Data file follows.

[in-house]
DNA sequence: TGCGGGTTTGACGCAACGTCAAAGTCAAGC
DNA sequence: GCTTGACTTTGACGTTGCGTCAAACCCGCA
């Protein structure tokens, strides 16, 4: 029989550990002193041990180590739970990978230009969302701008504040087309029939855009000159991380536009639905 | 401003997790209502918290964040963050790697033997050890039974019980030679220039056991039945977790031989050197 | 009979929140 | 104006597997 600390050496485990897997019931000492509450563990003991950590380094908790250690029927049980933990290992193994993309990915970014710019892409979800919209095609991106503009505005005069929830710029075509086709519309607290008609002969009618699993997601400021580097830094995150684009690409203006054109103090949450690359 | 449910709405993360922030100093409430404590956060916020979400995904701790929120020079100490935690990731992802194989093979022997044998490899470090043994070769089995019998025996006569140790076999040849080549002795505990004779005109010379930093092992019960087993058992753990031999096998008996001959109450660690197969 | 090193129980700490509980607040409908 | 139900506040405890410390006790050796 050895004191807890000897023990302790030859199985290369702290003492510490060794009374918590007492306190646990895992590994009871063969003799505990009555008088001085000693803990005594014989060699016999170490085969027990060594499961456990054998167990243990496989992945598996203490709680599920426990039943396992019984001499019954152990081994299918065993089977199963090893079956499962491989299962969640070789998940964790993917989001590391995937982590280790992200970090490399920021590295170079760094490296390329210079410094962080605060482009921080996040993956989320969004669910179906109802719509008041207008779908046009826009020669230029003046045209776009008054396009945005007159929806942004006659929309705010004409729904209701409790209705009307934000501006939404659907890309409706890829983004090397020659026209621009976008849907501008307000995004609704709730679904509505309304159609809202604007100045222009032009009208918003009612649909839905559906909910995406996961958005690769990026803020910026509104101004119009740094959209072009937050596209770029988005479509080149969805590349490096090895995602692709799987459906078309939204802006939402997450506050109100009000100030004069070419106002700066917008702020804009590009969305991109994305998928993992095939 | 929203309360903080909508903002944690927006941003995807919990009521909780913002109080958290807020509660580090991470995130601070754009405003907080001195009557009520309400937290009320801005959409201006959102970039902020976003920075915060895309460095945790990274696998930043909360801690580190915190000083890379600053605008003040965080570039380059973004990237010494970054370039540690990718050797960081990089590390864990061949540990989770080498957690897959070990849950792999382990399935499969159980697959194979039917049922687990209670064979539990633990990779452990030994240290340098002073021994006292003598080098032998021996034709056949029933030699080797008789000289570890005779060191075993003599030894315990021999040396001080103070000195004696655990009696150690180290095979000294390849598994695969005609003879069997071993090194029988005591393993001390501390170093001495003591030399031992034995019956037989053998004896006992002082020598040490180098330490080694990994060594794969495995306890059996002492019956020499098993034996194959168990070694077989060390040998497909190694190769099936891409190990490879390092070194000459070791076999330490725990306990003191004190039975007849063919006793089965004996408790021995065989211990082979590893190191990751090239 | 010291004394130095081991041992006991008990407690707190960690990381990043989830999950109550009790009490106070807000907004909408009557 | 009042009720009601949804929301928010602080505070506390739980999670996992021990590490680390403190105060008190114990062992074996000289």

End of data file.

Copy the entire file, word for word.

[in-house]
DNA sequence: TGCGGGTTTGACGCAACGTCAAAGTCAAGC
DNA sequence: GCTTGACTTTGACGTTGCGTCAAACCCGCA
């Protein structure tokens, strides 16, 4: 029989550990002193041990180590739970990978230009969302701008504040087309029939855009000159991380536009639905 | 401003997790209502918290964040963050790697033997050890039974019980030679220039056991039945977790031989050197 | 009979929140 | 104006597997 600390050496485990897997019931000492509450563990003991950590380094908790250690029927049980933990290992193994993309990915970014710019892409979800919209095609991106503009505005005069929830710029075509086709519309607290008609002969009618699993997601400021580097830094995150684009690409203006054109103090949450690359 | 449910709405993360922030100093409430404590956060916020979400995904701790929120020079100490935690990731992802194989093979022997044998490899470090043994070769089995019998025996006569140790076999040849080549002795505990004779005109010379930093092992019960087993058992753990031999096998008996001959109450660690197969 | 090193129980700490509980607040409908 | 139900506040405890410390006790050796 050895004191807890000897023990302790030859199985290369702290003492510490060794009374918590007492306190646990895992590994009871063969003799505990009555008088001085000693803990005594014989060699016999170490085969027990060594499961456990054998167990243990496989992945598996203490709680599920426990039943396992019984001499019954152990081994299918065993089977199963090893079956499962491989299962969640070789998940964790993917989001590391995937982590280790992200970090490399920021590295170079760094490296390329210079410094962080605060482009921080996040993956989320969004669910179906109802719509008041207008779908046009826009020669230029003046045209776009008054396009945005007159929806942004006659929309705010004409729904209701409790209705009307934000501006939404659907890309409706890829983004090397020659026209621009976008849907501008307000995004609704709730679904509505309304159609809202604007100045222009032009009208918003009612649909839905559906909910995406996961958005690769990026803020910026509104101004119009740094959209072009937050596209770029988005479509080149969805590349490096090895995602692709799987459906078309939204802006939402997450506050109100009000100030004069070419106002700066917008702020804009590009969305991109994305998928993992095939 | 929203309360903080909508903002944690927006941003995807919990009521909780913002109080958290807020509660580090991470995130601070754009405003907080001195009557009520309400937290009320801005959409201006959102970039902020976003920075915060895309460095945790990274696998930043909360801690580190915190000083890379600053605008003040965080570039380059973004990237010494970054370039540690990718050797960081990089590390864990061949540990989770080498957690897959070990849950792999382990399935499969159980697959194979039917049922687990209670064979539990633990990779452990030994240290340098002073021994006292003598080098032998021996034709056949029933030699080797008789000289570890005779060191075993003599030894315990021999040396001080103070000195004696655990009696150690180290095979000294390849598994695969005609003879069997071993090194029988005591393993001390501390170093001495003591030399031992034995019956037989053998004896006992002082020598040490180098330490080694990994060594794969495995306890059996002492019956020499098993034996194959168990070694077989060390040998497909190694190769099936891409190990490879390092070194000459070791076999330490725990306990003191004190039975007849063919006793089965004996408790021995065989211990082979590893190191990751090239 | 010291004394130095081991041992006991008990407690707190960690990381990043989830999950109550009790009490106070807000907004909408009557 | 009042009720009601949804929301928010602080505070506390739980999670996992021990590490680390403190105060008190114990062992074996000289």